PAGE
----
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Cancer
What You Need to Know About Head and Neck Cancer
Apr 22, 2019 By Winship Cancer Institute

Head and Neck Cancer AwarenessApril is Head and Neck Cancer Awareness Month. Did you know that head and neck cancers account for approximately 3 percent of cancers diagnosed every year in the United States and affect more than twice as many men as women? Winship Cancer Institute of Emory University is responding to the increased need by opening a new and innovative head and neck cancer clinic at Emory University Hospital Midtown. The new space on the 10th floor includes 22 care rooms that allow multidisciplinary providers to come directly to the patient during a single appointment. Winship at Emory radiation oncology experts are also offering treatment for certain patients at the new Emory Proton Therapy Center, just two blocks from Emory University Hospital Midtown. Here is more information about head and neck cancers that will help you to be aware of symptoms and potential risk factors.

What is Head

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Cancer
Coping with Colorectal Cancer: A Parent’s Perspective
Mar 29, 2019 By Winship Cancer Institute

naomi ziva unicorn costumeAccording to the American Cancer Society, colorectal cancer is the third-leading cause of cancer-related deaths in men and women. Parents and guardians are never fully prepared to hear news that their child has a life-threatening illness like colorectal cancer.

Diagnosis

Hal and Miriam Schmerer know this situation all too well as their daughter, Naomi Ziva, was diagnosed with Stage 4 colorectal cancer at the age of 43. “Naomi has always been an independent go-getter, so when she was diagnosed with colorectal cancer, it was hard for her to give up some of that independence and come back home,” says Hal Schmerer. In 2016, Naomi was on a family vacation in Europe when she started having serious abdominal pain. When she arrived back to the U.S., her parents say she drove herself to the emergency room where doctors diagnosed her with Stage 4 colorectal cancer. The cancer [...]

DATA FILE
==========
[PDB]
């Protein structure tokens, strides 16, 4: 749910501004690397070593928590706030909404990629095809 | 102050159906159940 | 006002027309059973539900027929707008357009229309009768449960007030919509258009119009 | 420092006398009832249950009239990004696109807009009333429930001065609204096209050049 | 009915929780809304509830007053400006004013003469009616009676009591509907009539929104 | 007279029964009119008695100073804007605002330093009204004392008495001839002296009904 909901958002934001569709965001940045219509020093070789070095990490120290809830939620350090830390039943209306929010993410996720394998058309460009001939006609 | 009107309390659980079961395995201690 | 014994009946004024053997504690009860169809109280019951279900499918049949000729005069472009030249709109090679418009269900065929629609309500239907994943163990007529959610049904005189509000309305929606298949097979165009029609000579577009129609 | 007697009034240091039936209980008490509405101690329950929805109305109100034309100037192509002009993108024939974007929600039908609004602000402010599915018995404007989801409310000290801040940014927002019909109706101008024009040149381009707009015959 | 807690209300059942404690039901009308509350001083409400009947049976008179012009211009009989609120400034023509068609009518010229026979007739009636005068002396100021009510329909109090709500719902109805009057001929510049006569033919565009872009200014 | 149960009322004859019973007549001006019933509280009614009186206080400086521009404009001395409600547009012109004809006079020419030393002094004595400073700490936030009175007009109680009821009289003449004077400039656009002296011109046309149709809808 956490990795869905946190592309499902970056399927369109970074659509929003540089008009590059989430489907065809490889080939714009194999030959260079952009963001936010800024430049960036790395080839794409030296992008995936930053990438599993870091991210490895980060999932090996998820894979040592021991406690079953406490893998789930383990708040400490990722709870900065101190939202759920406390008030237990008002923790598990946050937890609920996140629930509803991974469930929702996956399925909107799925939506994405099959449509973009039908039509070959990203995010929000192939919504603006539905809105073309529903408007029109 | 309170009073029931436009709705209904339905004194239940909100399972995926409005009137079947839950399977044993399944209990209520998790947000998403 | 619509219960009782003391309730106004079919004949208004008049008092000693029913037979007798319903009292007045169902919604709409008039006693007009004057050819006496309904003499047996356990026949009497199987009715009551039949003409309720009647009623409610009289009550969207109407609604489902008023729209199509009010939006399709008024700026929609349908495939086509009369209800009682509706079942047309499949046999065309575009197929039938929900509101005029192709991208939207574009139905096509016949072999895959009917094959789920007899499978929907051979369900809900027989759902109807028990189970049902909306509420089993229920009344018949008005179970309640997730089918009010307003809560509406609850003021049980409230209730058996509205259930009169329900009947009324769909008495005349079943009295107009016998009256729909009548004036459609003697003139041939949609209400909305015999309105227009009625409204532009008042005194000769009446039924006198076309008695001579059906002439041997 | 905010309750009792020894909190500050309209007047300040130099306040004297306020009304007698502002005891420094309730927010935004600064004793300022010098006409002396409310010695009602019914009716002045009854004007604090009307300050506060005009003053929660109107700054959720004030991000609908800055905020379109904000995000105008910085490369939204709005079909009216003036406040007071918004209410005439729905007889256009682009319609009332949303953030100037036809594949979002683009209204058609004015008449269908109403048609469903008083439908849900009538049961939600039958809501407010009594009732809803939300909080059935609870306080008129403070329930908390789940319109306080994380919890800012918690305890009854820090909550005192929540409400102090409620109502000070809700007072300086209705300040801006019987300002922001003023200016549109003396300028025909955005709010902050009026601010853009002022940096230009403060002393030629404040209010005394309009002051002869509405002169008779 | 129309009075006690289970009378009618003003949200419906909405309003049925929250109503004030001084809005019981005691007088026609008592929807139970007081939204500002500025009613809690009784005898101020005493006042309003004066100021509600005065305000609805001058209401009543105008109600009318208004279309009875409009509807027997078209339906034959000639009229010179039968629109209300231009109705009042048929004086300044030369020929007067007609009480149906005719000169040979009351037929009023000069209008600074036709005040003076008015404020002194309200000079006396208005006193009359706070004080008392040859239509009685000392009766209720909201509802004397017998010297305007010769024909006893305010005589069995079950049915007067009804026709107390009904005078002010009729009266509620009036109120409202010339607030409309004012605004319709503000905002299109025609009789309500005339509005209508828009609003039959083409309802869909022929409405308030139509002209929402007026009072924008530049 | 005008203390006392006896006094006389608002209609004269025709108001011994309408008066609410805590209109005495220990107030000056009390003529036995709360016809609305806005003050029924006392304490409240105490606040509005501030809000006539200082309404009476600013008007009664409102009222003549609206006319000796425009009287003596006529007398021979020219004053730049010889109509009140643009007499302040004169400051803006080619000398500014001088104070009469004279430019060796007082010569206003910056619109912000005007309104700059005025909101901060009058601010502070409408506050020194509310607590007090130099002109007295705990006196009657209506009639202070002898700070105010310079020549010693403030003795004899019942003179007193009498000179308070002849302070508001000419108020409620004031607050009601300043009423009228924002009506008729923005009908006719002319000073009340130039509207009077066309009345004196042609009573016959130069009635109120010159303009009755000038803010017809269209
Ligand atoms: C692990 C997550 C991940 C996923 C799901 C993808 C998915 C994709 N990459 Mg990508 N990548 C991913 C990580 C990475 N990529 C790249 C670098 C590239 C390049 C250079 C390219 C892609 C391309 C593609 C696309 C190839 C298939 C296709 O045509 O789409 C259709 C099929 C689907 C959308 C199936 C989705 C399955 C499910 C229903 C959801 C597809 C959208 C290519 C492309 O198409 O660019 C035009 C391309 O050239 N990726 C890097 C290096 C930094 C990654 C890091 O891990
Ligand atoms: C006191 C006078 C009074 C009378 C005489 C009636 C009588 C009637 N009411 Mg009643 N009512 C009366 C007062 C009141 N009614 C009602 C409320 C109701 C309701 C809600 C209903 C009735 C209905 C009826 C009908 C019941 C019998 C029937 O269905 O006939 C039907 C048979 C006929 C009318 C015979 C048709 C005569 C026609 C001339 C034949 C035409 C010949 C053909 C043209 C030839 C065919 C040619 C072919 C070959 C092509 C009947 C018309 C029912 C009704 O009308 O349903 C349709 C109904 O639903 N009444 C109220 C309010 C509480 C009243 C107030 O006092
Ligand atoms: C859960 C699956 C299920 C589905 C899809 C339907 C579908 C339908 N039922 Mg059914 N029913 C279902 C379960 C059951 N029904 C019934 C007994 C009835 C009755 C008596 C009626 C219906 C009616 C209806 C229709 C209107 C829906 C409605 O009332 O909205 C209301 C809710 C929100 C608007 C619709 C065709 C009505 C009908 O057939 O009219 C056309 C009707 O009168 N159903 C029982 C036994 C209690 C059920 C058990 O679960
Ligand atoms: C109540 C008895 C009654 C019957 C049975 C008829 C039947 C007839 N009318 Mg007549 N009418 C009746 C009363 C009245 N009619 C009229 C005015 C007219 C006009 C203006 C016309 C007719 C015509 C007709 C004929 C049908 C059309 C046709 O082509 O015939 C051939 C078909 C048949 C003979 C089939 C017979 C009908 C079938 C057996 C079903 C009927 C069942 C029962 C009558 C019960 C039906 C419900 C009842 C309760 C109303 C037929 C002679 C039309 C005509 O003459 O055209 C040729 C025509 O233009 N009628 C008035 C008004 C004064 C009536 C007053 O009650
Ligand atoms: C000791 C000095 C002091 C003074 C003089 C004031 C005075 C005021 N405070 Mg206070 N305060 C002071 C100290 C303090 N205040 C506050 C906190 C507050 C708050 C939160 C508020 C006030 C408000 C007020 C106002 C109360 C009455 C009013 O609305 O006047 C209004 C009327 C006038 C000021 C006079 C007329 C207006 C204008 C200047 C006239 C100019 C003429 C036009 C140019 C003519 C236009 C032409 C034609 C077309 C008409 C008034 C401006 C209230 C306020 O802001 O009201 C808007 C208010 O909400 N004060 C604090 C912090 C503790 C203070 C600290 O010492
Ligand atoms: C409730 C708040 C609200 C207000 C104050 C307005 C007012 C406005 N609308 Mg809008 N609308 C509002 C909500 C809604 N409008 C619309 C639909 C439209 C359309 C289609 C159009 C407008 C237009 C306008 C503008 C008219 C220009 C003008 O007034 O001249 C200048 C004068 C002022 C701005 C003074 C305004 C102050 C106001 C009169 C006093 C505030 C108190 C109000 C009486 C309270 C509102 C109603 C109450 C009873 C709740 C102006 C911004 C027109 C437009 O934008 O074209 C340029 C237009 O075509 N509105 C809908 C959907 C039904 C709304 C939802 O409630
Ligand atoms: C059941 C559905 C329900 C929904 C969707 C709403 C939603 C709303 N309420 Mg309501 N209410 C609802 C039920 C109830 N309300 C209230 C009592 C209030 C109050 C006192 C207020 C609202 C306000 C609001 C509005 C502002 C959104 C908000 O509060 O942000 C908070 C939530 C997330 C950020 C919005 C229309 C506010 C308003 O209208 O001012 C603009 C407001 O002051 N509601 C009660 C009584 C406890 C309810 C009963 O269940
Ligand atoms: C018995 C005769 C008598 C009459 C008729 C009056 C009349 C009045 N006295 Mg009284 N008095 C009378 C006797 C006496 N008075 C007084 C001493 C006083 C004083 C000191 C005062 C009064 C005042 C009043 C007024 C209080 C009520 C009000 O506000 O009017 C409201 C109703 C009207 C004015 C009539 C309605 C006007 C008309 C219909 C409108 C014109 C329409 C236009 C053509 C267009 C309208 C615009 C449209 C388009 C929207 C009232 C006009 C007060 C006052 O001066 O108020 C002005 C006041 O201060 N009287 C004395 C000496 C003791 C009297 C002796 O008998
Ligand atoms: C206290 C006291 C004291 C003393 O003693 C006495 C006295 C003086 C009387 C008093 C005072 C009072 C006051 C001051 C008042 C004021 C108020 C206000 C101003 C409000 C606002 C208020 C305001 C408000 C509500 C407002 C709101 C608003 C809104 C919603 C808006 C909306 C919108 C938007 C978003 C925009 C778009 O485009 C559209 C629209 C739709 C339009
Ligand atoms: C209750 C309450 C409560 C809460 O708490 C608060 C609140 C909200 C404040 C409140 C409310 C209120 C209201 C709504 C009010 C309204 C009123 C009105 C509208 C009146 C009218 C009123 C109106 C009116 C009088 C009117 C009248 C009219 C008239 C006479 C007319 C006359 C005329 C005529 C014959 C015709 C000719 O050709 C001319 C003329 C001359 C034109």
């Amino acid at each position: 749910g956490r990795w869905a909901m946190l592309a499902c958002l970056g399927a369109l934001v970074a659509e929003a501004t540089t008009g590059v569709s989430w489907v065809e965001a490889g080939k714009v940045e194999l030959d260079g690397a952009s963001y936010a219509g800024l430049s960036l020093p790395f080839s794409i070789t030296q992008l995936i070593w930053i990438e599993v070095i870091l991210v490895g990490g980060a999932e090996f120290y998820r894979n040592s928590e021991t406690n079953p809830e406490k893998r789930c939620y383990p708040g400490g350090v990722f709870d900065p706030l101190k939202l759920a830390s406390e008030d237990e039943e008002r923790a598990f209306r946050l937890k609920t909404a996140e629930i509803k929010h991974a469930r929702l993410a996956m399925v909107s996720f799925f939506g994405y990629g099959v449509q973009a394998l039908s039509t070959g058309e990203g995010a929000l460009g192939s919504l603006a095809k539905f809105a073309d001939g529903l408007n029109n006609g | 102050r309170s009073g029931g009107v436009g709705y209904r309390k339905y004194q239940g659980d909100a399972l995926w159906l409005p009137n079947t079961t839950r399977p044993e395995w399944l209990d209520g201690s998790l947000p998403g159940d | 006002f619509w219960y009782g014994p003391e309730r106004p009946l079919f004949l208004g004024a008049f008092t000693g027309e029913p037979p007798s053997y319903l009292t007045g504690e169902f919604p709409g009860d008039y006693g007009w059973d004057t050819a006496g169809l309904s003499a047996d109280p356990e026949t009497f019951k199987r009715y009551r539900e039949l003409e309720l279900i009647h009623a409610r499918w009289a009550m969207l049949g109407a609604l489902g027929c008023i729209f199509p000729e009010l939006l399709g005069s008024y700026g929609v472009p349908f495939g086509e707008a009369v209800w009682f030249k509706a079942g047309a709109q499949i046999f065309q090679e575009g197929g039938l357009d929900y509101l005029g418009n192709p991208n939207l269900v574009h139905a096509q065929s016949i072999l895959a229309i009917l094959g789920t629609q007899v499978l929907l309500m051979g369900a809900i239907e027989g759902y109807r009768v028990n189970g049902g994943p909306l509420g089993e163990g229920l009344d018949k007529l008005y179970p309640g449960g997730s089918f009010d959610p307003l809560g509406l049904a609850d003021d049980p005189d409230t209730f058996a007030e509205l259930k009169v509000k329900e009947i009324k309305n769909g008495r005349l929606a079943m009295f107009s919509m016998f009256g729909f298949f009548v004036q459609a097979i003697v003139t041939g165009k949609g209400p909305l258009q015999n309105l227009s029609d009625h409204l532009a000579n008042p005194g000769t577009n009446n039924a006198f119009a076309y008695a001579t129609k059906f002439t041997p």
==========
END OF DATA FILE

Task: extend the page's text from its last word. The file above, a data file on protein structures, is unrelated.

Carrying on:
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Cancer
Colon Cancer Screening Options
Mar 21, 2019 By Matthew McKenna, MD

colon cancer screening testsColon cancer is the second leading cause of cancer death in the United States for both men and women. Fortunately, the death rate is in decline, in large part due to an increase in preventive screening. Colon cancer screening is one of the most effective early detection and prevention services available in medicine today. By identifying and removing tumors in the colon early on, small cancers, as well as pre-cancerous lesions that have a risk of turning into cancer, can be eliminated.

Risk Factors

There are certain factors that put people at an increased risk of colon cancer. Family history is one. People who are most at risk are persons who have a first degree family member—mother, father, brother, sister—who’s had colon cancer. People who have Crohn’s disease, ulcerative colitis or other specific diseases of the colon may also be at risk of developing colon [...]

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Cancer
Kick Butts Day's Effort to End Smoking
Mar 20, 2019 By Winship Cancer Institute

kick butts day logoDid you know that over 3,000 kids under age 18 try smoking for the first time every day? According to Kick Butts Day, 700 of these 3,000 kids will become regular smokers. Kick Butts Day takes place March 20, 2019, to encourage American youth to speak out against this tobacco use in hopes of eliminating and preventing nicotine addiction in teens. It is extremely important for teens to learn about the side effects and consequences of using tobacco, primarily because it is the leading preventable cause of death in the United States.

Facts about Smoking Cigarettes from the CDC

  • Causes 480,000 deaths each year in the U.S.
  • Increases the risk for coronary heart disease and stroke, which leads to death
  • Causes about 90% of all lung cancer deaths in men and women
  • Makes it harder for women to become pregnant and can affect the baby’s health
  • Reduces the fertility of
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Cancer
Pancreatic Cancer and Your Digestive Health
Mar 7, 2019 By Bassel El-Rayes, MD & David A. Kooby, MD

Pancreatic CancerWhen you think of digestion you probably don’t think about the pancreas, but it sits right behind the stomach and works to provide essential digestive functions. The pancreas, only about 4-6 inches long, is widely known for producing insulin, an important hormone that regulates blood sugar levels, but it also assists the body in the absorption of nutrients into the small intestine. Pancreatic cancer risk increases with age and most people are between 60 to 80 years old when diagnosed. Early pancreatic cancer often does not cause symptoms; however, there are five early warning signs that we can all be aware of to better advocate for our health.

Five Early Distress Warnings of Digestive Cancer

  1. Yellow eyes or skin. The pancreas uses a greenish-brown fluid made in the gallbladder, called bile, to help the small intestine in digestion. If a tumor starts in the head of the
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Cancer
Get the Facts About Colonoscopies